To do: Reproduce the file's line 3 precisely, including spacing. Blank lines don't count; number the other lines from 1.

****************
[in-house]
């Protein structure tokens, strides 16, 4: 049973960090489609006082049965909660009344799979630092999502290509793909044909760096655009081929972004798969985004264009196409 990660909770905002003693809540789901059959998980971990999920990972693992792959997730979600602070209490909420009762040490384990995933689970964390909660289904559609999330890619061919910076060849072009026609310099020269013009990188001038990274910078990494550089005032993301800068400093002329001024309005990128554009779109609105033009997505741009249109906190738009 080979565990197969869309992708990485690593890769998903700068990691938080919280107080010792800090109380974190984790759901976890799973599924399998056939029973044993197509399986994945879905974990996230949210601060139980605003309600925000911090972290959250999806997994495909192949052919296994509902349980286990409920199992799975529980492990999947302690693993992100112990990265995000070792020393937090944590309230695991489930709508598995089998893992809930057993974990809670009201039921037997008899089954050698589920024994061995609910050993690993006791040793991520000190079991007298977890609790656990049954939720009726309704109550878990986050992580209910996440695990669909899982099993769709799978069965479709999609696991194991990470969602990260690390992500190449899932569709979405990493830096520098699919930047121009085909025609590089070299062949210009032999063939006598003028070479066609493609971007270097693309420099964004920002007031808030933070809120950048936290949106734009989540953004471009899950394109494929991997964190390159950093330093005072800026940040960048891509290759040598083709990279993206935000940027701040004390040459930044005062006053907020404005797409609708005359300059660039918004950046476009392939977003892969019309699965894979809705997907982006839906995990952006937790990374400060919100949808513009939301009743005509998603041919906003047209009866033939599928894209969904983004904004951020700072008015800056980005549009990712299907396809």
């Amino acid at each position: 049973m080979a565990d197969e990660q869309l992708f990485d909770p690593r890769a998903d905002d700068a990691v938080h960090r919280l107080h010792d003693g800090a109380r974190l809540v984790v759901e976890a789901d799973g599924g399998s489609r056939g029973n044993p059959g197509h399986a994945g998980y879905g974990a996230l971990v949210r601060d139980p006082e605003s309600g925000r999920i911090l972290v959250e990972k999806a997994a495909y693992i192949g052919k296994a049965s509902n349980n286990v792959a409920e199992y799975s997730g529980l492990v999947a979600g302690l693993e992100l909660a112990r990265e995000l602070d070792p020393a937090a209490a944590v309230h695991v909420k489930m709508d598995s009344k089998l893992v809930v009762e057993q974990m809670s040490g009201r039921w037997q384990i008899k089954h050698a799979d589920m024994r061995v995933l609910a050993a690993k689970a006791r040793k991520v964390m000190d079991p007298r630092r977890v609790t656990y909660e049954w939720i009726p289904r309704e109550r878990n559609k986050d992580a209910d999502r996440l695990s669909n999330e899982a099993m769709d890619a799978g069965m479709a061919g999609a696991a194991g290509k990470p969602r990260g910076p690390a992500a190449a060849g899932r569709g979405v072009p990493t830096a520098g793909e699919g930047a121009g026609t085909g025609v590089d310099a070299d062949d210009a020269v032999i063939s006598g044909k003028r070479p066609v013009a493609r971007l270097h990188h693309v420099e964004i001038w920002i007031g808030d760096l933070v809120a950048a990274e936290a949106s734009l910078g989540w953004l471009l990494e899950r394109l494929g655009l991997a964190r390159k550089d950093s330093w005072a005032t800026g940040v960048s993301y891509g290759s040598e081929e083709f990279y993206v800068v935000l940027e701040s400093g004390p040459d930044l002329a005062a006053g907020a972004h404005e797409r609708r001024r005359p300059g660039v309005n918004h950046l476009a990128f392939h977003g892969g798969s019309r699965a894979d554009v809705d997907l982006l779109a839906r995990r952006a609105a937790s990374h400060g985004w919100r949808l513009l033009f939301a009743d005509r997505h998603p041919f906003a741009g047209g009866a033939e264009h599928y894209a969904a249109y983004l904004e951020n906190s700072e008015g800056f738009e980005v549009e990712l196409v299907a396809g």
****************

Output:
């Amino acid at each position: 049973m080979a565990d197969e990660q869309l992708f990485d909770p690593r890769a998903d905002d700068a990691v938080h960090r919280l107080h010792d003693g800090a109380r974190l809540v984790v759901e976890a789901d799973g599924g399998s489609r056939g029973n044993p059959g197509h399986a994945g998980y879905g974990a996230l971990v949210r601060d139980p006082e605003s309600g925000r999920i911090l972290v959250e990972k999806a997994a495909y693992i192949g052919k296994a049965s509902n349980n286990v792959a409920e199992y799975s997730g529980l492990v999947a979600g302690l693993e992100l909660a112990r990265e995000l602070d070792p020393a937090a209490a944590v309230h695991v909420k489930m709508d598995s009344k089998l893992v809930v009762e057993q974990m809670s040490g009201r039921w037997q384990i008899k089954h050698a799979d589920m024994r061995v995933l609910a050993a690993k689970a006791r040793k991520v964390m000190d079991p007298r630092r977890v609790t656990y909660e049954w939720i009726p289904r309704e109550r878990n559609k986050d992580a209910d999502r996440l695990s669909n999330e899982a099993m769709d890619a799978g069965m479709a061919g999609a696991a194991g290509k990470p969602r990260g910076p690390a992500a190449a060849g899932r569709g979405v072009p990493t830096a520098g793909e699919g930047a121009g026609t085909g025609v590089d310099a070299d062949d210009a020269v032999i063939s006598g044909k003028r070479p066609v013009a493609r971007l270097h990188h693309v420099e964004i001038w920002i007031g808030d760096l933070v809120a950048a990274e936290a949106s734009l910078g989540w953004l471009l990494e899950r394109l494929g655009l991997a964190r390159k550089d950093s330093w005072a005032t800026g940040v960048s993301y891509g290759s040598e081929e083709f990279y993206v800068v935000l940027e701040s400093g004390p040459d930044l002329a005062a006053g907020a972004h404005e797409r609708r001024r005359p300059g660039v309005n918004h950046l476009a990128f392939h977003g892969g798969s019309r699965a894979d554009v809705d997907l982006l779109a839906r995990r952006a609105a937790s990374h400060g985004w919100r949808l513009l033009f939301a009743d005509r997505h998603p041919f906003a741009g047209g009866a033939e264009h599928y894209a969904a249109y983004l904004e951020n906190s700072e008015g800056f738009e980005v549009e990712l196409v299907a396809g």